Apple hires former Netflix executive and Amazon Fire TV chief to head up Apple TV business

Apple appears poised to shake up its Apple TV business amid data showing that sales of the media-streaming box saw a year-over-year decline. Apple TV was last refreshed in October 2015.

According to Bloomberg’s Mark Gurman, Apple in February hired Timothy D. Twerdahl to lead Apple TV operations and beef up teams seeking content deals.

Twerdahl is the former head of Amazon’s Fire TV operating unit. Prior to his tenure at Amazon, he served as an executive at Netflix and later as a Vice President in charge of consumer devices at Roku. He was also Vice President of Products at smartwatch startup WIMM Labs from 2009 to 2012, according to his LinkedIn profile.

Twerdahl should take over Apple TV product development, reporting directly to Apple’s worldwide iPhone marketing guru Greg Joswiak.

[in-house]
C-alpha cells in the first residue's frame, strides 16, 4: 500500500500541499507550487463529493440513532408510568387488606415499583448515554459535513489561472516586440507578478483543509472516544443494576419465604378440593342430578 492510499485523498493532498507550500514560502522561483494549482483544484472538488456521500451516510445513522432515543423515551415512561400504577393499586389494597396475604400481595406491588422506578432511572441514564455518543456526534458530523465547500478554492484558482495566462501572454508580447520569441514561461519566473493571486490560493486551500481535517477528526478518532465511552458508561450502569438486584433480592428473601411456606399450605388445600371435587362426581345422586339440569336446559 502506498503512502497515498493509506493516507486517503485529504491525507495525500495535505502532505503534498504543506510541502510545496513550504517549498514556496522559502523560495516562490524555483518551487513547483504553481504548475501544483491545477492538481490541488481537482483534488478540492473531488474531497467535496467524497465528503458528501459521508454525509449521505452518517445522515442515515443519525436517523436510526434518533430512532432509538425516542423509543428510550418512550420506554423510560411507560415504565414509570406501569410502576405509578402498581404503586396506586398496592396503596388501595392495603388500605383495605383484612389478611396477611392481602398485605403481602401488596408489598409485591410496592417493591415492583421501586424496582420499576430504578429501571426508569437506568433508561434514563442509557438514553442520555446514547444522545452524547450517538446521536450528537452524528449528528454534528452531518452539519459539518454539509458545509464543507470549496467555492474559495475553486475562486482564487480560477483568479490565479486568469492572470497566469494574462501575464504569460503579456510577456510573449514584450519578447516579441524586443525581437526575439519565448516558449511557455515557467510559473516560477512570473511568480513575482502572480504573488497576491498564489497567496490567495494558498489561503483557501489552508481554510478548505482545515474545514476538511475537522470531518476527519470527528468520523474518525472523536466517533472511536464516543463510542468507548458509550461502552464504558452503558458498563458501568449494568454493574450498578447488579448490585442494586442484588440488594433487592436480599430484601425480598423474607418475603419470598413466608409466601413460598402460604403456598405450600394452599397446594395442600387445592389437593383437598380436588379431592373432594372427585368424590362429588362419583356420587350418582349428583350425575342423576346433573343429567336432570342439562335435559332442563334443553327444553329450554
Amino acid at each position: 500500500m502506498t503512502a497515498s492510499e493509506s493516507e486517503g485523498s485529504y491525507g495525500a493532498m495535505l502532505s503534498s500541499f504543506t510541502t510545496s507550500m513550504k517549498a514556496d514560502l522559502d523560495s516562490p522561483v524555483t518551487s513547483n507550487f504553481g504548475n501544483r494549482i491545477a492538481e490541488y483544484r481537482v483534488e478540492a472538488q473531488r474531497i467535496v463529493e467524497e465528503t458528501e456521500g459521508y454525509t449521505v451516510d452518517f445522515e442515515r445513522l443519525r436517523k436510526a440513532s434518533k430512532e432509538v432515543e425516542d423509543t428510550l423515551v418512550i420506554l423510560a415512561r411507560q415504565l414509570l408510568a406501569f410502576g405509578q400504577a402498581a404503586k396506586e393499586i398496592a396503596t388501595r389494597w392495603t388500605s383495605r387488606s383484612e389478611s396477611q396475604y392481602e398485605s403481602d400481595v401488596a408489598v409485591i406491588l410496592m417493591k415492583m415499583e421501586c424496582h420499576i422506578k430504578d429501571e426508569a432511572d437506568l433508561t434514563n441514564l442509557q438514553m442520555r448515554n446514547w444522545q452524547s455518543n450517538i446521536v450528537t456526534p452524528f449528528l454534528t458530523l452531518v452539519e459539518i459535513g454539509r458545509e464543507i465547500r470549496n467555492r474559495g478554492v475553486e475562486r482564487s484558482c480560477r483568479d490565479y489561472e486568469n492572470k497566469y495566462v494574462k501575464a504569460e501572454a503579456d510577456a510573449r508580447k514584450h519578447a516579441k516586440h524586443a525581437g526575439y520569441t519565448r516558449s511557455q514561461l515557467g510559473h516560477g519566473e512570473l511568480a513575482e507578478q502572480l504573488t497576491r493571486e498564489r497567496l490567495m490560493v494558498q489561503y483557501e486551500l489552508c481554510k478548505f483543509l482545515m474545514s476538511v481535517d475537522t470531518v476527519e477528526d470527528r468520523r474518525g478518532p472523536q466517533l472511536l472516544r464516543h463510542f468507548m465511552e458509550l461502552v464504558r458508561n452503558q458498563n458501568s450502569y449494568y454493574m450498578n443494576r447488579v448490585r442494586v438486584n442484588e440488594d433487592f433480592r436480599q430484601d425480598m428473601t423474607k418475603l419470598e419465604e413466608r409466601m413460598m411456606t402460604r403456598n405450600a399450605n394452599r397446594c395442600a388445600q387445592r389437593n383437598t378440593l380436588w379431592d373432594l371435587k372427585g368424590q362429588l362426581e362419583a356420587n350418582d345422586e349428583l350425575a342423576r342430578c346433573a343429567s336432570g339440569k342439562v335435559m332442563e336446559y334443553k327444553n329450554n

An Apple spokesperson has confirmed the hire.

Twerdahl will replace former Apple TV product lead Pete Distad, who joined Apple in 2013 after serving as a Senior Vice President of content distribution at video streaming service Hulu. Going forward, Distad will be charged with securing content deals with Apple’s Senior Vice President of Internet Software and Services, Eddy Cue.

The new leadership structure is an indication that Apple has not abandoned plans to create an over-the-top bundle for Apple TV after its multi-year negotiations with Hollywood executives and content owners yielded no tangible results.

“We are learning a lot about the original content business and thinking about ways we could play it,” Apple CEO Tim Cook was quoted recently as saying.

During the company’s most recent earnings call, Cook teased new features and potential hardware updates in store for Apple TV, saying the cable industry is undergoing a major change due to the “breakdown of the cable bundle.”

“We started the new Apple TV a year ago, we’re pleased on how that platform has come along,” said Cook. “We have more things planned for it, but it’s come a long way in a year and it gives us a clear platform to build off of,” he said of the $149 device.

Source: Bloomberg